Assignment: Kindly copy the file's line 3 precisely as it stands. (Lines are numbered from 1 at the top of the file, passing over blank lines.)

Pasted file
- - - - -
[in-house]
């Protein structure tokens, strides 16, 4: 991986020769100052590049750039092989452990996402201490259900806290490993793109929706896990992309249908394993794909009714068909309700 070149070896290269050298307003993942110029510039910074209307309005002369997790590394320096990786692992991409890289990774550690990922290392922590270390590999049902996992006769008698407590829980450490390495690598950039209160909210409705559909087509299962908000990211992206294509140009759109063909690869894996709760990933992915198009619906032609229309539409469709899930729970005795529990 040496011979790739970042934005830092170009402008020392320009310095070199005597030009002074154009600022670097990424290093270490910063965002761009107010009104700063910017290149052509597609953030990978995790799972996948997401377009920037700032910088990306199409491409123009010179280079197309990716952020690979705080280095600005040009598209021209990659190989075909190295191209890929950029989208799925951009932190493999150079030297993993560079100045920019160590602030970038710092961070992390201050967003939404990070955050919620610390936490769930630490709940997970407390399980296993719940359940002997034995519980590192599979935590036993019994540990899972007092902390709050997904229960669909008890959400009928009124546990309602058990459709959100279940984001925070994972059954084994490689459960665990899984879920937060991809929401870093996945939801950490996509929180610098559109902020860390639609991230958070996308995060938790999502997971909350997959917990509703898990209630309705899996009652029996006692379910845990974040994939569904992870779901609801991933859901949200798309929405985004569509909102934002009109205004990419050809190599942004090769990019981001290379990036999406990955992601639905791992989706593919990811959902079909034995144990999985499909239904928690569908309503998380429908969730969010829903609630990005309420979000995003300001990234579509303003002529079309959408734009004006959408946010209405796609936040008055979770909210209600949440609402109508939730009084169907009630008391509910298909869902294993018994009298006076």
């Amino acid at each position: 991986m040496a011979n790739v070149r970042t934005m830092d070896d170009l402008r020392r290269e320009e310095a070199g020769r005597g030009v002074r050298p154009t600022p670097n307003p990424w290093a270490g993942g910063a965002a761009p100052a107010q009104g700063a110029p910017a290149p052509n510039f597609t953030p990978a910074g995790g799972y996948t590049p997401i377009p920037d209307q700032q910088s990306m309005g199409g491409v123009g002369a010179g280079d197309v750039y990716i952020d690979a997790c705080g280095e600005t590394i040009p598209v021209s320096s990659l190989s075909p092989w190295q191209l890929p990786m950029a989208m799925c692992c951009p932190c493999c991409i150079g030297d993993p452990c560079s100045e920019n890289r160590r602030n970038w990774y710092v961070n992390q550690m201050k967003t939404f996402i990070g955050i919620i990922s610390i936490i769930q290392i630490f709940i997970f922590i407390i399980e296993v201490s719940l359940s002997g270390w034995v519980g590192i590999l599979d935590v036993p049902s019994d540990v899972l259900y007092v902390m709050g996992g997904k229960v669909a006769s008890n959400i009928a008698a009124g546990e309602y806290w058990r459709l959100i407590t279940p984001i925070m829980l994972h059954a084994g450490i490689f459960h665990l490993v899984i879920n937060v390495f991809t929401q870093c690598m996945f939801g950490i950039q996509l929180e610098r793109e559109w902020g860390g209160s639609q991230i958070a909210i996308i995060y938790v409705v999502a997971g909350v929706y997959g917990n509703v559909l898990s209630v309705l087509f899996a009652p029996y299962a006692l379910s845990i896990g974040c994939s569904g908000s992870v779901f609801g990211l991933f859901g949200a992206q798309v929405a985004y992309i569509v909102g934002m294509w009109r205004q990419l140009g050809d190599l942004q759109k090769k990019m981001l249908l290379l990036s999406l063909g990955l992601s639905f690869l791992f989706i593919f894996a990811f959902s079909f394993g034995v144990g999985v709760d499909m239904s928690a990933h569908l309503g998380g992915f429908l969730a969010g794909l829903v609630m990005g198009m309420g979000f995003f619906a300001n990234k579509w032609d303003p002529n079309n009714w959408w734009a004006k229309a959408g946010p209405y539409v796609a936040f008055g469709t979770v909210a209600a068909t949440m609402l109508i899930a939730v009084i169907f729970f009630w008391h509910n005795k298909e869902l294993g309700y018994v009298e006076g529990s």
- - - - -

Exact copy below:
């Amino acid at each position: 991986m040496a011979n790739v070149r970042t934005m830092d070896d170009l402008r020392r290269e320009e310095a070199g020769r005597g030009v002074r050298p154009t600022p670097n307003p990424w290093a270490g993942g910063a965002a761009p100052a107010q009104g700063a110029p910017a290149p052509n510039f597609t953030p990978a910074g995790g799972y996948t590049p997401i377009p920037d209307q700032q910088s990306m309005g199409g491409v123009g002369a010179g280079d197309v750039y990716i952020d690979a997790c705080g280095e600005t590394i040009p598209v021209s320096s990659l190989s075909p092989w190295q191209l890929p990786m950029a989208m799925c692992c951009p932190c493999c991409i150079g030297d993993p452990c560079s100045e920019n890289r160590r602030n970038w990774y710092v961070n992390q550690m201050k967003t939404f996402i990070g955050i919620i990922s610390i936490i769930q290392i630490f709940i997970f922590i407390i399980e296993v201490s719940l359940s002997g270390w034995v519980g590192i590999l599979d935590v036993p049902s019994d540990v899972l259900y007092v902390m709050g996992g997904k229960v669909a006769s008890n959400i009928a008698a009124g546990e309602y806290w058990r459709l959100i407590t279940p984001i925070m829980l994972h059954a084994g450490i490689f459960h665990l490993v899984i879920n937060v390495f991809t929401q870093c690598m996945f939801g950490i950039q996509l929180e610098r793109e559109w902020g860390g209160s639609q991230i958070a909210i996308i995060y938790v409705v999502a997971g909350v929706y997959g917990n509703v559909l898990s209630v309705l087509f899996a009652p029996y299962a006692l379910s845990i896990g974040c994939s569904g908000s992870v779901f609801g990211l991933f859901g949200a992206q798309v929405a985004y992309i569509v909102g934002m294509w009109r205004q990419l140009g050809d190599l942004q759109k090769k990019m981001l249908l290379l990036s999406l063909g990955l992601s639905f690869l791992f989706i593919f894996a990811f959902s079909f394993g034995v144990g999985v709760d499909m239904s928690a990933h569908l309503g998380g992915f429908l969730a969010g794909l829903v609630m990005g198009m309420g979000f995003f619906a300001n990234k579509w032609d303003p002529n079309n009714w959408w734009a004006k229309a959408g946010p209405y539409v796609a936040f008055g469709t979770v909210a209600a068909t949440m609402l109508i899930a939730v009084i169907f729970f009630w008391h509910n005795k298909e869902l294993g309700y018994v009298e006076g529990s």